Losing a language means losing a part of an identity. Currently, only 6% of the world’s population are indigenous people, and they speak 4,000 of the 6,700 languages used in the world. According to UNESCO’s Atlas of Languages in Danger, 40% of these languages are at risk of disappearing. This poses a serious threat to indigenous communities, as these languages not only serve as a means of communication but also hold valuable knowledge and experiences of culture and values passed down for generations. With the rapid pace of digitalization and technology, it’s crucial to preserve these languages from being lost forever.
Numerous organizations are dedicated to preserving indigenous languages by devising action plans to promote their use on modern technology platforms. This includes allowing people to communicate in their native languages on cyberspace platforms and social media applications like Facebook.
However, there are several challenges to integrating these languages into these platforms:
- The disappearance of languages is heavily influenced by urbanization, as people lose connection to their native tongue when they move to urban areas and start using more common languages.
- One of the reasons for this loss is the lack of funding to preserve the language. Many communities don’t have the necessary resources to convert their language to digital scripts, monologues and audiobooks.
- Another challenge is the limited digital resources available, such as fonts and keyboards, to represent these languages on digital platforms.
- Furthermore, only a handful of languages have standardized grammar, writing rules and spelling.
- Lack of awareness and user engagement in indigenous communities about the use of digital resources, which can hamper the digitalization of these languages.
Partnerships To Promote Indigenous Languages Through Cyberspace Digitalization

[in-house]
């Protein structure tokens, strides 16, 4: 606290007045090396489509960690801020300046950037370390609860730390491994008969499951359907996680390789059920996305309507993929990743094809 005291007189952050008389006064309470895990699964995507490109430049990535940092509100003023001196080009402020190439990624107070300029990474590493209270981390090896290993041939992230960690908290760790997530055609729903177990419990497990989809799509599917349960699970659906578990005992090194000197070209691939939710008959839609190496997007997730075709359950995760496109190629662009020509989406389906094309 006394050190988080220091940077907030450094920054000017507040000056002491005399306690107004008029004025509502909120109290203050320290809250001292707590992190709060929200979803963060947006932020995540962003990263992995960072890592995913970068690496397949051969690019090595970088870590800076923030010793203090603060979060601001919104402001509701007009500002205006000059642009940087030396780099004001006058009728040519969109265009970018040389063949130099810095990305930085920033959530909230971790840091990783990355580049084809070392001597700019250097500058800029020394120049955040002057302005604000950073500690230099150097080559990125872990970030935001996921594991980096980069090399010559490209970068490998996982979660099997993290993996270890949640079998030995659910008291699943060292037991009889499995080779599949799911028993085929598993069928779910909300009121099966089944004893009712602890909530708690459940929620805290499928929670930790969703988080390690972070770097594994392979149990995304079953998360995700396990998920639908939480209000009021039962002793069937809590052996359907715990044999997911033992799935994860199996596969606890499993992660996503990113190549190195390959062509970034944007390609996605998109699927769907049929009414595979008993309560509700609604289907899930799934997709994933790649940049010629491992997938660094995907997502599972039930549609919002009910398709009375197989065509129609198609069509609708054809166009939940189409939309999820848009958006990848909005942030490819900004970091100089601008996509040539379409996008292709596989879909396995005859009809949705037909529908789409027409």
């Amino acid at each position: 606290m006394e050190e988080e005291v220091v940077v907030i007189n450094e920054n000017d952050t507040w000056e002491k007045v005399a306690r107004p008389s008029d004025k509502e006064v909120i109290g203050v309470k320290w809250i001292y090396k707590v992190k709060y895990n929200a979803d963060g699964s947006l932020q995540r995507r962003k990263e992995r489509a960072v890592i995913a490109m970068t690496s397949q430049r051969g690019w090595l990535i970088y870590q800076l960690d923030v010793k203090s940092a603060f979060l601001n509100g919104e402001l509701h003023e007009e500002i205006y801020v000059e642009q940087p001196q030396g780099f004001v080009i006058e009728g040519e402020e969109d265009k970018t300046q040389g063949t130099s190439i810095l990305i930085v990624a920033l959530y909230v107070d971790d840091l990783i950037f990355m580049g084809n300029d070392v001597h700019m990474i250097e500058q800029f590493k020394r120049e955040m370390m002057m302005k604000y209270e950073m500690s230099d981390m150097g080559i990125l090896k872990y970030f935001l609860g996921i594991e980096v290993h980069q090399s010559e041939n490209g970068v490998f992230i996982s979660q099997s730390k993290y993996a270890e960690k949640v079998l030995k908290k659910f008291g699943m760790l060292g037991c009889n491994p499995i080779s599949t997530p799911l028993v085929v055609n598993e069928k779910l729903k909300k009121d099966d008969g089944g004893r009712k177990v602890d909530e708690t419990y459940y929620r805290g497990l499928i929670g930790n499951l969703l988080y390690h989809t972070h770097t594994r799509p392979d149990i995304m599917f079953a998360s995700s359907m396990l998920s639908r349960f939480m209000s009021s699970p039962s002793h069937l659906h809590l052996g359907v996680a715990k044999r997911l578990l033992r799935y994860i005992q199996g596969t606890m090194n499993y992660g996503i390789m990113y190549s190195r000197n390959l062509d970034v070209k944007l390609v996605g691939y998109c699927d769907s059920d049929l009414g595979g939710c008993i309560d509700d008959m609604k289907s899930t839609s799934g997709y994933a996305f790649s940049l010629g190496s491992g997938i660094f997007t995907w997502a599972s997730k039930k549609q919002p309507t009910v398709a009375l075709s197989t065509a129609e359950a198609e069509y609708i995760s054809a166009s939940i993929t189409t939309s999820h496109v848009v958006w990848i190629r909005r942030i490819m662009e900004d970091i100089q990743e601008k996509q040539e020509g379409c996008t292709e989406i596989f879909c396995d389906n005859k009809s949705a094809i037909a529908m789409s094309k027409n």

In 2022, a partnership established between Meta and Nunavut Tunngavik Incorporated to preserve Indigenous languages through digitalization is a significant step towards achieving this goal. With the inclusion of the Inuktitut language in Facebook’s language settings, native speakers can now use their language with ease on a global platform.
This development has been received with great satisfaction by the Inuit community, who view it as a crucial move towards revitalizing their language. The Inuktitut language, which has more complex and longer words compared to English, is an integral part of the Inuit culture. By promoting its daily use, this feature on Facebook is a powerful tool for preserving and promoting the Inuit cultural heritage.
With over 25,000 people from Inuit homelands and other communities across Nunavut, Canada, this feature on Facebook has the potential to benefit a vast number of individuals. It is a remarkable achievement in the effort to preserve Indigenous languages in cyberspace and a testament to the power of technology in promoting cultural diversity.
To promote linguistic diversity and inclusivity, Motorola launched the Language Revitalization Initiative in 2021. This initiative aims to provide access to various indigenous languages, such as Kaingang from Brazil, Nheengatu from the Amazon and Cherokee from the United States, via smartphones. With smartphones offering up to 80 languages, including these native languages, users can easily access and communicate in their preferred language.
This is a significant development for indigenous communities, enabling them to connect with cyberspace and use social media platforms in their native language. By doing so, they can share their culture and traditions with others and preserve their language for future generations. The Language Revitalization Initiative is a commendable step toward promoting linguistic diversity and inclusivity, and it is heartening to see corporations take an active interest in preserving and promoting indigenous languages.
UNESCO is facilitating partnerships between tech companies and native language speakers to preserve endangered languages for future generations. This initiative is based on UNESCO’s commitment to providing equal rights and access to information to all individuals. By empowering native speakers to use their own language in cyberspace, UNESCO is working towards preserving linguistic diversity.
– Gurjot Kaur